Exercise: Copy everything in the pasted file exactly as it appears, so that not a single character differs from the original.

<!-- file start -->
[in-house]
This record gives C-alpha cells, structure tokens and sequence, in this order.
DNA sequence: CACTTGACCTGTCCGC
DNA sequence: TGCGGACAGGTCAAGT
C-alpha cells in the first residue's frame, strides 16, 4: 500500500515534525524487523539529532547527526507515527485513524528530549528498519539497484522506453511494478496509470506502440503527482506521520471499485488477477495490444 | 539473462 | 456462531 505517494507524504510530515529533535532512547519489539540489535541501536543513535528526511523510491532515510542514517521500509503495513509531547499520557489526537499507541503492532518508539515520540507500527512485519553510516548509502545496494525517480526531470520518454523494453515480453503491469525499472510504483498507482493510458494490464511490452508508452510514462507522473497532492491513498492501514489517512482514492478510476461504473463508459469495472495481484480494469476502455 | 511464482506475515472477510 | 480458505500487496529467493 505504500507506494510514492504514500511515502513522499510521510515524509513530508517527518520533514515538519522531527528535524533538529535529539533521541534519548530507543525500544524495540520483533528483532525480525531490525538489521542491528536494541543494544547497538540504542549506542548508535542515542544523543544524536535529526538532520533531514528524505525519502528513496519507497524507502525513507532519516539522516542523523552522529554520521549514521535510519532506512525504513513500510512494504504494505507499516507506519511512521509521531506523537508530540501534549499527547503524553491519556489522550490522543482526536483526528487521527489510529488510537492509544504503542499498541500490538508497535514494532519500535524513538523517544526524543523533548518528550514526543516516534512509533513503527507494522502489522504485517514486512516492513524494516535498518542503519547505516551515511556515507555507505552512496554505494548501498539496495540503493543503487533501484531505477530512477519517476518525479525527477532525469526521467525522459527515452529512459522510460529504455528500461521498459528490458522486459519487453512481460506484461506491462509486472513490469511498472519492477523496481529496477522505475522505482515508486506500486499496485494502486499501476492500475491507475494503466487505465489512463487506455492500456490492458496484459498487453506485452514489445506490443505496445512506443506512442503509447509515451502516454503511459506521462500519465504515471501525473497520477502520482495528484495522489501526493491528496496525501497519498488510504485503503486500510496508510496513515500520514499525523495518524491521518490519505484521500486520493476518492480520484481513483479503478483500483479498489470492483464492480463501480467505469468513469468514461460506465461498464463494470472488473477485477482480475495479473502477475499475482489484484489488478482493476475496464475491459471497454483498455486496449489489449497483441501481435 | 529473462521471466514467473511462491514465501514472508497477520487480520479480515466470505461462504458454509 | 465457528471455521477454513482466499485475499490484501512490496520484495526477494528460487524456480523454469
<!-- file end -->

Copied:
[in-house]
This record gives C-alpha cells, structure tokens and sequence, in this order.
DNA sequence: CACTTGACCTGTCCGC
DNA sequence: TGCGGACAGGTCAAGT
C-alpha cells in the first residue's frame, strides 16, 4: 500500500515534525524487523539529532547527526507515527485513524528530549528498519539497484522506453511494478496509470506502440503527482506521520471499485488477477495490444 | 539473462 | 456462531 505517494507524504510530515529533535532512547519489539540489535541501536543513535528526511523510491532515510542514517521500509503495513509531547499520557489526537499507541503492532518508539515520540507500527512485519553510516548509502545496494525517480526531470520518454523494453515480453503491469525499472510504483498507482493510458494490464511490452508508452510514462507522473497532492491513498492501514489517512482514492478510476461504473463508459469495472495481484480494469476502455 | 511464482506475515472477510 | 480458505500487496529467493 505504500507506494510514492504514500511515502513522499510521510515524509513530508517527518520533514515538519522531527528535524533538529535529539533521541534519548530507543525500544524495540520483533528483532525480525531490525538489521542491528536494541543494544547497538540504542549506542548508535542515542544523543544524536535529526538532520533531514528524505525519502528513496519507497524507502525513507532519516539522516542523523552522529554520521549514521535510519532506512525504513513500510512494504504494505507499516507506519511512521509521531506523537508530540501534549499527547503524553491519556489522550490522543482526536483526528487521527489510529488510537492509544504503542499498541500490538508497535514494532519500535524513538523517544526524543523533548518528550514526543516516534512509533513503527507494522502489522504485517514486512516492513524494516535498518542503519547505516551515511556515507555507505552512496554505494548501498539496495540503493543503487533501484531505477530512477519517476518525479525527477532525469526521467525522459527515452529512459522510460529504455528500461521498459528490458522486459519487453512481460506484461506491462509486472513490469511498472519492477523496481529496477522505475522505482515508486506500486499496485494502486499501476492500475491507475494503466487505465489512463487506455492500456490492458496484459498487453506485452514489445506490443505496445512506443506512442503509447509515451502516454503511459506521462500519465504515471501525473497520477502520482495528484495522489501526493491528496496525501497519498488510504485503503486500510496508510496513515500520514499525523495518524491521518490519505484521500486520493476518492480520484481513483479503478483500483479498489470492483464492480463501480467505469468513469468514461460506465461498464463494470472488473477485477482480475495479473502477475499475482489484484489488478482493476475496464475491459471497454483498455486496449489489449497483441501481435 | 529473462521471466514467473511462491514465501514472508497477520487480520479480515466470505461462504458454509 | 465457528471455521477454513482466499485475499490484501512490496520484495526477494528460487524456480523454469